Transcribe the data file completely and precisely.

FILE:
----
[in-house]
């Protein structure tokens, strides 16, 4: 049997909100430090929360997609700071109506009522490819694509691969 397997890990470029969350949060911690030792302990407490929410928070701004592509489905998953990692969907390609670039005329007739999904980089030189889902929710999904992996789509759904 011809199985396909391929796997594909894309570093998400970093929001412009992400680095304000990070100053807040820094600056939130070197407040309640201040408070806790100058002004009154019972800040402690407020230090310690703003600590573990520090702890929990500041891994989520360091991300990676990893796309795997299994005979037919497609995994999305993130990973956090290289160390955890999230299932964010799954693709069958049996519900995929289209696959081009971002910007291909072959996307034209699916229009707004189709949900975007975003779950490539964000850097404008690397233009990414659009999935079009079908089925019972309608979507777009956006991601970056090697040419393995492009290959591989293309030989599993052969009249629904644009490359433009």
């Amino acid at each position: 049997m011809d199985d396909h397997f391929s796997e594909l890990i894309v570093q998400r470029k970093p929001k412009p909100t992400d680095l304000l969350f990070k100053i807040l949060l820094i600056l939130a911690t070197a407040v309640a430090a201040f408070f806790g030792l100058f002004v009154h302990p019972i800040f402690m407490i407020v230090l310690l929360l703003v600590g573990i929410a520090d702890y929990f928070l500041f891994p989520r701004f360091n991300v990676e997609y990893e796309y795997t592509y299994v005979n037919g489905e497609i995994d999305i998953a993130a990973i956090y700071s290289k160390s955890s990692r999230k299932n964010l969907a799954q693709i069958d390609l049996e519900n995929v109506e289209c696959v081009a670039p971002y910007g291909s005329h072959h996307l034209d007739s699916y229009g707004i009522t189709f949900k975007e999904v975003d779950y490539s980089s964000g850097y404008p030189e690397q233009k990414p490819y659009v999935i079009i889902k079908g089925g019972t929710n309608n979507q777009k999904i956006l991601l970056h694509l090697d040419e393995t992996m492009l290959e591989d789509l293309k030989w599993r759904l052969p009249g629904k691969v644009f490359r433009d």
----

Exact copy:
[in-house]
């Protein structure tokens, strides 16, 4: 049997909100430090929360997609700071109506009522490819694509691969 397997890990470029969350949060911690030792302990407490929410928070701004592509489905998953990692969907390609670039005329007739999904980089030189889902929710999904992996789509759904 011809199985396909391929796997594909894309570093998400970093929001412009992400680095304000990070100053807040820094600056939130070197407040309640201040408070806790100058002004009154019972800040402690407020230090310690703003600590573990520090702890929990500041891994989520360091991300990676990893796309795997299994005979037919497609995994999305993130990973956090290289160390955890999230299932964010799954693709069958049996519900995929289209696959081009971002910007291909072959996307034209699916229009707004189709949900975007975003779950490539964000850097404008690397233009990414659009999935079009079908089925019972309608979507777009956006991601970056090697040419393995492009290959591989293309030989599993052969009249629904644009490359433009």
């Amino acid at each position: 049997m011809d199985d396909h397997f391929s796997e594909l890990i894309v570093q998400r470029k970093p929001k412009p909100t992400d680095l304000l969350f990070k100053i807040l949060l820094i600056l939130a911690t070197a407040v309640a430090a201040f408070f806790g030792l100058f002004v009154h302990p019972i800040f402690m407490i407020v230090l310690l929360l703003v600590g573990i929410a520090d702890y929990f928070l500041f891994p989520r701004f360091n991300v990676e997609y990893e796309y795997t592509y299994v005979n037919g489905e497609i995994d999305i998953a993130a990973i956090y700071s290289k160390s955890s990692r999230k299932n964010l969907a799954q693709i069958d390609l049996e519900n995929v109506e289209c696959v081009a670039p971002y910007g291909s005329h072959h996307l034209d007739s699916y229009g707004i009522t189709f949900k975007e999904v975003d779950y490539s980089s964000g850097y404008p030189e690397q233009k990414p490819y659009v999935i079009i889902k079908g089925g019972t929710n309608n979507q777009k999904i956006l991601l970056h694509l090697d040419e393995t992996m492009l290959e591989d789509l293309k030989w599993r759904l052969p009249g629904k691969v644009f490359r433009d």